South African Broadcasting Corporation
The South African Broadcasting Corporation (Afrikaans was the Suid-Afrikaanse Uitsaaikorporasie) has been the public broadcaster for South Africa since its founding in 1936 and is best known by its acronyms: SABC and SAUK.
During the 1920s and early 1930s a number of investigations and commissions had been studying the potential and regulation of radio broadcasting in the country with the view of making recommendations to the government. In 1934 Sir John Reith (Director General of the BBC) was approached to advise the government on the future development of radio in South Africa. The advice was that the government found a public broadcaster for the country.
The founding of the South African Broadcasting Corporation
This was done with the publication on 1 August 1936 of the Broadcasting Act (No 22) of 1936. In terms of this act I.W. Schlesinger's African Broadcasting Company was taken over by the South African Broadcasting Corporation (SABC), which was to broadcast in English and Afrikaans on two separate services.
The corporation was to be the public broadcaster (also of television from 1976 onwards) for the rest of the 20th century and beyond, and by 1996 was in charge of 3 television stations, 22 indigenous radio stations broadcasting in 11 languages, plus an external service (Radio RSA) broadcasting to Africa and Europe in 10 languages.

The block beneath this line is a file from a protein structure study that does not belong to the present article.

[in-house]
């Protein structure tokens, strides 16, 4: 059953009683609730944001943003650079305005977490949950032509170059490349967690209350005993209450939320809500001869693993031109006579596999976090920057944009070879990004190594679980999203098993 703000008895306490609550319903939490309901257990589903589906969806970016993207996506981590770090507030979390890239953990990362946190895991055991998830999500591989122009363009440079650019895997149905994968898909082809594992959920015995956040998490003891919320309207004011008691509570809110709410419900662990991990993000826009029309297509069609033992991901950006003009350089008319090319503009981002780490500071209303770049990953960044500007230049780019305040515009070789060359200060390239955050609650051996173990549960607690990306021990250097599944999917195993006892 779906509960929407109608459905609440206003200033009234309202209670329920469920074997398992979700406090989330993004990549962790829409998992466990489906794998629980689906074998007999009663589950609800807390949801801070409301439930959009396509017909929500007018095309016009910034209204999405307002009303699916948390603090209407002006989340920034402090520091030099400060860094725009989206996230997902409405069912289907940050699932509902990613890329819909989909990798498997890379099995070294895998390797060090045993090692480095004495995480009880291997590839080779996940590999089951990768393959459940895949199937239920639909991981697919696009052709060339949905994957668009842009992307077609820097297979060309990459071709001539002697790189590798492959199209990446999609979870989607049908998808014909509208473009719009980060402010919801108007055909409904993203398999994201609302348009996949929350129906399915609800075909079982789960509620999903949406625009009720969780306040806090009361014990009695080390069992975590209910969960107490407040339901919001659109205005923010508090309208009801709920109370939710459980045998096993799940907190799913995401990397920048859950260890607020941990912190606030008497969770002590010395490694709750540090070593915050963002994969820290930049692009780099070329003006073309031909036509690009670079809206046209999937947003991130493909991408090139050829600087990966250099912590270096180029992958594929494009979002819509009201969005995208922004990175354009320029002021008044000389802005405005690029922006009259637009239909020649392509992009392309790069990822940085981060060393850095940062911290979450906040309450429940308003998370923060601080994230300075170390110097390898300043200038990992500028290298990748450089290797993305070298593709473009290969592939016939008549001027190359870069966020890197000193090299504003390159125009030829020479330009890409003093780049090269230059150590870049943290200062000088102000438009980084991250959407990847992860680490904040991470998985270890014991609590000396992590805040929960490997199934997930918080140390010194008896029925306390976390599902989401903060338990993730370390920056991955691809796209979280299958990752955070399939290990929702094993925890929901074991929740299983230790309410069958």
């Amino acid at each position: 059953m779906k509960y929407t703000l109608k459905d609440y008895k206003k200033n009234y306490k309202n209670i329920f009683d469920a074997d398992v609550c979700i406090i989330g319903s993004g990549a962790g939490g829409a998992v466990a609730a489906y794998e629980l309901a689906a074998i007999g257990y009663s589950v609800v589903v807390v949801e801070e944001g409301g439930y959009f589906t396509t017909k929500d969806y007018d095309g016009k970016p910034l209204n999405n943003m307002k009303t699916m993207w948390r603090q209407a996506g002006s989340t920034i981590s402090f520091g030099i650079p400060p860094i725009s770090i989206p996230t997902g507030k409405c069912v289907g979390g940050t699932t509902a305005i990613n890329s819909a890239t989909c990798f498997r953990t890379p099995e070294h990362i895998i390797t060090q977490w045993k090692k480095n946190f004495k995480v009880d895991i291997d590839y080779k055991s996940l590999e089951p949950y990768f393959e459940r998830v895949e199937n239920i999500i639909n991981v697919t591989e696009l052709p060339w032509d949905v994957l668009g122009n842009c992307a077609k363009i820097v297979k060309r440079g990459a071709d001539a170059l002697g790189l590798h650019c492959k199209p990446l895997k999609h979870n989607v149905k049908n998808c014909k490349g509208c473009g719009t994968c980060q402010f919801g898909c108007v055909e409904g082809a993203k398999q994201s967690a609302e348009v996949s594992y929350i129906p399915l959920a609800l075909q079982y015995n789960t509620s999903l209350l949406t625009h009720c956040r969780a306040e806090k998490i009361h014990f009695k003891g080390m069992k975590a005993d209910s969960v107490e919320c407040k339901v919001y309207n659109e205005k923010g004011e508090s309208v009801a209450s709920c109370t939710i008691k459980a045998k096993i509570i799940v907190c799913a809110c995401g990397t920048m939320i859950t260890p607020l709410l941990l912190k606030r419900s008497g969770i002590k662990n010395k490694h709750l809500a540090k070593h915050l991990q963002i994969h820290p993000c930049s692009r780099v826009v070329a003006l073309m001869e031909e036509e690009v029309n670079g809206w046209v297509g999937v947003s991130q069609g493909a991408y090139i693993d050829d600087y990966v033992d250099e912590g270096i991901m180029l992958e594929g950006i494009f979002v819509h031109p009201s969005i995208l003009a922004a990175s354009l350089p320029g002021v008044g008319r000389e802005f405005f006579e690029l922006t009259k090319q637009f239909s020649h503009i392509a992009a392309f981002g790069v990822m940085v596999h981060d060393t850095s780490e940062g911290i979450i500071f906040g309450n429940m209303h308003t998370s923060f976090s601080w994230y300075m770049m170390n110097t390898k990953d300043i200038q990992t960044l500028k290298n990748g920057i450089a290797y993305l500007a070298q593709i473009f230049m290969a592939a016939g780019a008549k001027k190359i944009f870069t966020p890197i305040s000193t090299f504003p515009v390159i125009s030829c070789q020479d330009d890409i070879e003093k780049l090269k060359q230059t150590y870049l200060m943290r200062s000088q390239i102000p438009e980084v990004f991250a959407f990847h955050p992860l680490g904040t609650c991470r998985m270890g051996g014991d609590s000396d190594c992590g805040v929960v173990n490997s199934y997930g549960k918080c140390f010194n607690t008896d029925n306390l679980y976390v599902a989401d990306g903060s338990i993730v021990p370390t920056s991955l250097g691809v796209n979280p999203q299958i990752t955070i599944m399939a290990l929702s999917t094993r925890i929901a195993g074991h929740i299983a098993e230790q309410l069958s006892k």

The first SABC broadcasts took place in English on the "A service" (English Service) in 1936, followed by broadcasts in Afrikaans on the "B Service" (Afrikaanse Diens) in 1937, the first broadcast in an African language in 1940 and finally the introduction of a commercial service (Springbok Radio) in 1950.
The various stations/services
The SABC English Service, or A Service
The station was renamed Radio South Africa in 1985
(EC & PF)
Eric Rosenthal, 1974
Jan Schutte, 1978
Eben Cruywagen, 2000
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